Multiple Varieties Increases SC Soybean Farmer’s Yield
John Rivers, of Rivers Farms, in Sumter, South Carolina, grows corn, wheat and soybeans on his 2,000 acre farm. Rivers grows all short-season soybeans behind wheat, with some acres irrigated. Rivers says this year’s soybean yields were good:
“I averaged 55 bushels to the acre across the entire crop. Some varieties were better than others but the difference between dry land and irrigated was very little this year.”
Rivers explains that he plants more than one variety of soybeans:
“I usually plant part of my farm with Pioneer beans and the other part I use another variety, depending on dry land or irrigated, whatever seems to work best on that land.”
While irrigated soybeans are a bit unusual, Rivers explains why he has some irrigated bean acres:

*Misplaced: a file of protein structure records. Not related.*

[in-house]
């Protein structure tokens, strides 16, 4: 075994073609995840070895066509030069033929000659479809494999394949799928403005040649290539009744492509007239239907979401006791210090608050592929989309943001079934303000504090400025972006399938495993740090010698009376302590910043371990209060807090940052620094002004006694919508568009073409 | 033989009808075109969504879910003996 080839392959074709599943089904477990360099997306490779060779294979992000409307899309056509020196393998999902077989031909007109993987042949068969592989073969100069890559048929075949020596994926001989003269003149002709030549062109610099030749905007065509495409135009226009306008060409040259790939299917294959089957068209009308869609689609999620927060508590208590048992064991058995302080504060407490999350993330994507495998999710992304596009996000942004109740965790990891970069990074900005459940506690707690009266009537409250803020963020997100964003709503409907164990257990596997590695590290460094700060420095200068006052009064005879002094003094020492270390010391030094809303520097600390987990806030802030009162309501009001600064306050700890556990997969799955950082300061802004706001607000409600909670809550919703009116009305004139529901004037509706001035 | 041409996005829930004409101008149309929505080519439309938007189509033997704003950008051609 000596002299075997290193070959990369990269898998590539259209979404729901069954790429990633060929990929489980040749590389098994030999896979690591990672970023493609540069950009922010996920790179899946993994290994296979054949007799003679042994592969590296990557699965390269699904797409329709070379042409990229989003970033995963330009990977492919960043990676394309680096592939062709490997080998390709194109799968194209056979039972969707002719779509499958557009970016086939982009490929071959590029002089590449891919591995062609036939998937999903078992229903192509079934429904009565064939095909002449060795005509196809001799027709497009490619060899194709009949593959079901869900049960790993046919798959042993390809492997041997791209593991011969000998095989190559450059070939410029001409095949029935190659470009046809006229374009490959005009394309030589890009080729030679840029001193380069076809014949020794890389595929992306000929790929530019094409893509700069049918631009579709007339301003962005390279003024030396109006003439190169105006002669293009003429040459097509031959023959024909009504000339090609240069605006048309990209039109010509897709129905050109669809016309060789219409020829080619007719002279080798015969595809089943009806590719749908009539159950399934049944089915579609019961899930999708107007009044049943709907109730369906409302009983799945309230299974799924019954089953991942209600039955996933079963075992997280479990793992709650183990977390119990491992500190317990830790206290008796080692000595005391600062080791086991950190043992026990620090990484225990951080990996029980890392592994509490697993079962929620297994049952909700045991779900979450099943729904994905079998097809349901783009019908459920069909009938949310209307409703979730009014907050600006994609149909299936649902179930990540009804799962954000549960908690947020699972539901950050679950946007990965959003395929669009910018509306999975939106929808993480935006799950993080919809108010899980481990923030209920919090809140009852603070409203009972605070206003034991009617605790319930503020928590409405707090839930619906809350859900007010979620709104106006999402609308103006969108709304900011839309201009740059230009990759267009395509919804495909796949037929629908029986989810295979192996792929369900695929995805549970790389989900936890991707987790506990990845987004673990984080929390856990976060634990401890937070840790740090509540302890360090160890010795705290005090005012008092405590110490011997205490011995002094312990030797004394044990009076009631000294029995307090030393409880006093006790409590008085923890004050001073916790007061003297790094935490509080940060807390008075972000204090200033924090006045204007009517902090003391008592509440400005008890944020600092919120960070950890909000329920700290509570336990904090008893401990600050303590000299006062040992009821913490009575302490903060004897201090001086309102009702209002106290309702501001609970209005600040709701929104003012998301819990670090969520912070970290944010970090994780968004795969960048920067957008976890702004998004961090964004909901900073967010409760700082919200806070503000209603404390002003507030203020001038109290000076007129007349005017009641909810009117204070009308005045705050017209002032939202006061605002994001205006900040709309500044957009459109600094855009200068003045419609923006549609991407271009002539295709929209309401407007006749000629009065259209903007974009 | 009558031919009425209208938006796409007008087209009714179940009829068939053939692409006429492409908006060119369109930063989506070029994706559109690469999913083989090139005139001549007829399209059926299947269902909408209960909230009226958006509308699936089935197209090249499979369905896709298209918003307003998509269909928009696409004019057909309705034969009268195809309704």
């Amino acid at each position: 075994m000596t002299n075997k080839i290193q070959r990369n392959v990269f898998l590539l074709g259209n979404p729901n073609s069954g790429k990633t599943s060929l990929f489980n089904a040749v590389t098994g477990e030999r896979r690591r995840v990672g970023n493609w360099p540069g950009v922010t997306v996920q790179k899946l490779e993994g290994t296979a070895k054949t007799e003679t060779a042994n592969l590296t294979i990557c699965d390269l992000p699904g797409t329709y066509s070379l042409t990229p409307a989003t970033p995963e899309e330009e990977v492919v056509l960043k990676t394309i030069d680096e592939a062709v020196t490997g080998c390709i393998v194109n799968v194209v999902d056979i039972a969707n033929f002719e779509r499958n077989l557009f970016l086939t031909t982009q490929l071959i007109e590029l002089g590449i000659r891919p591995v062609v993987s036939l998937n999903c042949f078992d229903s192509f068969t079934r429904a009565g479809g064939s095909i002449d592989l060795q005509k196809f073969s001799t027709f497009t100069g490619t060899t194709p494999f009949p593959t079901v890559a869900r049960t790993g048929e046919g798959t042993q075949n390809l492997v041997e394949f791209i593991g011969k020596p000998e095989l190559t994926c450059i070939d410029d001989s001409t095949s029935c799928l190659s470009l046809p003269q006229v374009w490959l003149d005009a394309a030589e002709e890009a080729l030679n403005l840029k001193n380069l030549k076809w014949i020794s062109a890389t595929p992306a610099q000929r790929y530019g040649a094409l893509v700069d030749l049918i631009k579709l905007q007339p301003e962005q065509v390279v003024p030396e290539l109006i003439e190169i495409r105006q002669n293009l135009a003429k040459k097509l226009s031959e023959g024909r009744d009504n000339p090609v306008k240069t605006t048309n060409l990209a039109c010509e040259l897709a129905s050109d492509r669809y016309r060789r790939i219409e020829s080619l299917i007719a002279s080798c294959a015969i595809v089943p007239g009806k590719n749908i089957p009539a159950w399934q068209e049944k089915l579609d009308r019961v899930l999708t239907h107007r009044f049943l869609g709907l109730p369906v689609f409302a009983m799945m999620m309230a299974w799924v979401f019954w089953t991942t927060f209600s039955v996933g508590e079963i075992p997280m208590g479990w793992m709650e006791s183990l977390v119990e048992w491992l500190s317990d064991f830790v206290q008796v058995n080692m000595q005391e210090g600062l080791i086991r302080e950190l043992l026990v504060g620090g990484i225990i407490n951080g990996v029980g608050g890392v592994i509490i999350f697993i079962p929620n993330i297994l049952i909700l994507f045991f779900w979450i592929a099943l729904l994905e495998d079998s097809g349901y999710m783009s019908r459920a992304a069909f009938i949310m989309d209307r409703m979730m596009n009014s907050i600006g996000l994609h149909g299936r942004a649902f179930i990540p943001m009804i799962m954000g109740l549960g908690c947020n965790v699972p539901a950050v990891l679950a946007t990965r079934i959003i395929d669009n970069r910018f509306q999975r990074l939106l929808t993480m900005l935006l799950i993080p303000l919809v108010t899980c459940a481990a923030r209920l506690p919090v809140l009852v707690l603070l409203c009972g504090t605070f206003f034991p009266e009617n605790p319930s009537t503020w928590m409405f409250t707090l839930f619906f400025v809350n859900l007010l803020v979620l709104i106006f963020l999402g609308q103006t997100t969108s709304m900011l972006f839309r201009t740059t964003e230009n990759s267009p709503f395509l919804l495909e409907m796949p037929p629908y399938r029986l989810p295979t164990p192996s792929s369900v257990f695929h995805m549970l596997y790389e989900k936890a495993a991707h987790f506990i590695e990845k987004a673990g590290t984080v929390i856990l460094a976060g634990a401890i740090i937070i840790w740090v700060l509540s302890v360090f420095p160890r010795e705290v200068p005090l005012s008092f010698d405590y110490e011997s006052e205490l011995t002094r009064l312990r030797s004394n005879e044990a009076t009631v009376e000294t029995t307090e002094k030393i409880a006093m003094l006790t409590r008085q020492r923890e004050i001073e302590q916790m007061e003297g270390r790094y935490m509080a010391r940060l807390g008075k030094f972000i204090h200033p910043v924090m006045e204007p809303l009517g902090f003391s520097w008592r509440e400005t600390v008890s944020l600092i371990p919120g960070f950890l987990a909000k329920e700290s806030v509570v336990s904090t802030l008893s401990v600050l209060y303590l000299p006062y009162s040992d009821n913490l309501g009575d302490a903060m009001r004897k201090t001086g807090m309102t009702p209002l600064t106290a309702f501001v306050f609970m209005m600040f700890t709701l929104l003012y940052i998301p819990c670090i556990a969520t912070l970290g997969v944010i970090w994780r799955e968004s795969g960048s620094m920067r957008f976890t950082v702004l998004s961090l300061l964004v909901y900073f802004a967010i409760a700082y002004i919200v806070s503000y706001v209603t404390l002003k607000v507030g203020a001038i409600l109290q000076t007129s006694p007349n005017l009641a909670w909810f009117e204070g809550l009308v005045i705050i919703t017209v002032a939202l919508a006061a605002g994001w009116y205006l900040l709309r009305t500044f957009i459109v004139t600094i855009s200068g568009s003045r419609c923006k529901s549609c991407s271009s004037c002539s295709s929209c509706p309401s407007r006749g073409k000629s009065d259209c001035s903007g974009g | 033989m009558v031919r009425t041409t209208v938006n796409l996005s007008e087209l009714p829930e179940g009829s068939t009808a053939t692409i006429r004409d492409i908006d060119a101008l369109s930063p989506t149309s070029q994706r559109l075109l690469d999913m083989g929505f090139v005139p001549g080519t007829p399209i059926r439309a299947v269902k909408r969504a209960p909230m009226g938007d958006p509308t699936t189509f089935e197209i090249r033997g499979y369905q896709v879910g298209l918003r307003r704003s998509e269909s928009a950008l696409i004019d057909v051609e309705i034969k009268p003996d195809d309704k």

“I put as much corn on there as possible but I have to have it on rotation.”
And there was very little difference between Rivers’ dryland and irrigated soybean crops.
There was a lot of talk about kudzu bug on this year’s soybean crop, especially in South Carolina and Georgia. Rivers says they weren’t especially a problem for him:
“I found very few this year. Last year I found a good deal of the bugs, but not this year. I sprayed one time for worms and during that I sprayed for the kudzu bug as well. But I didn’t need to other than that. It was unusual, as I was told to expect a lot of them this year.”
In his wheat/soybean rotation, Rivers explains that his wheat acres might be up just a bit, but only because of keeping up the rotation he’s set out for his farm:
“Roughly year to year its 1000 acres of wheat and soybeans but this year it will be a little bit less.”
John Rivers of Rivers Farm near Sumter, South Carolina. For more on our harvest in the Carolinas series, click here.
While there, check out all the yield contest rules and deadlines, for corn, soybeans, and sorghum.